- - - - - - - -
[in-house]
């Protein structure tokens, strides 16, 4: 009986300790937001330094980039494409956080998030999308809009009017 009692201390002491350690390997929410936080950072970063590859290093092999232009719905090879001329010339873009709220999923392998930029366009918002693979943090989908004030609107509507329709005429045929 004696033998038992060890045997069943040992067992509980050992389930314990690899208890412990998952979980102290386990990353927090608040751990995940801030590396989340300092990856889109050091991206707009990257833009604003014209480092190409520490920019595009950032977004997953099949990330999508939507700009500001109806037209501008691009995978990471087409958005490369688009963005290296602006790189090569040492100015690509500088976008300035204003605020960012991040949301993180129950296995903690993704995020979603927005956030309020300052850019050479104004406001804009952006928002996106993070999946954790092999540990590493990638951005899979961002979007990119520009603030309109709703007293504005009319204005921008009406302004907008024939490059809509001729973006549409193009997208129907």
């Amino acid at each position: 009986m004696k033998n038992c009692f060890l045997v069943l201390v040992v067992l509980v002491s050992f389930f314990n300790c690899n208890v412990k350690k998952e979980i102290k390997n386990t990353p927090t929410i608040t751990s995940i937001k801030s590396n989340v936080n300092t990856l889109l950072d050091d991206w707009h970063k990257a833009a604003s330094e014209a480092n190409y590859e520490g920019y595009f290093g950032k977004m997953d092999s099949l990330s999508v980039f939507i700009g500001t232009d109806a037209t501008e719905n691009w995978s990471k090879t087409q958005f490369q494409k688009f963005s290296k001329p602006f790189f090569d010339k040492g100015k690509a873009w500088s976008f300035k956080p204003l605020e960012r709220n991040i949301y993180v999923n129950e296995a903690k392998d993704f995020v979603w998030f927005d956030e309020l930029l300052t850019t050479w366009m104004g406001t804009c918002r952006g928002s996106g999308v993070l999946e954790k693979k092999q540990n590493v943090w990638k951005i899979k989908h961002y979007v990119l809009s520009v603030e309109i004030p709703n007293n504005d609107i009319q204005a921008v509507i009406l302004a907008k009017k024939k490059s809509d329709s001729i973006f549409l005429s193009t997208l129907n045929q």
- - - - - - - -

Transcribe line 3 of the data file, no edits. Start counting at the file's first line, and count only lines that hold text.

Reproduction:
């Amino acid at each position: 009986m004696k033998n038992c009692f060890l045997v069943l201390v040992v067992l509980v002491s050992f389930f314990n300790c690899n208890v412990k350690k998952e979980i102290k390997n386990t990353p927090t929410i608040t751990s995940i937001k801030s590396n989340v936080n300092t990856l889109l950072d050091d991206w707009h970063k990257a833009a604003s330094e014209a480092n190409y590859e520490g920019y595009f290093g950032k977004m997953d092999s099949l990330s999508v980039f939507i700009g500001t232009d109806a037209t501008e719905n691009w995978s990471k090879t087409q958005f490369q494409k688009f963005s290296k001329p602006f790189f090569d010339k040492g100015k690509a873009w500088s976008f300035k956080p204003l605020e960012r709220n991040i949301y993180v999923n129950e296995a903690k392998d993704f995020v979603w998030f927005d956030e309020l930029l300052t850019t050479w366009m104004g406001t804009c918002r952006g928002s996106g999308v993070l999946e954790k693979k092999q540990n590493v943090w990638k951005i899979k989908h961002y979007v990119l809009s520009v603030e309109i004030p709703n007293n504005d609107i009319q204005a921008v509507i009406l302004a907008k009017k024939k490059s809509d329709s001729i973006f549409l005429s193009t997208l129907n045929q």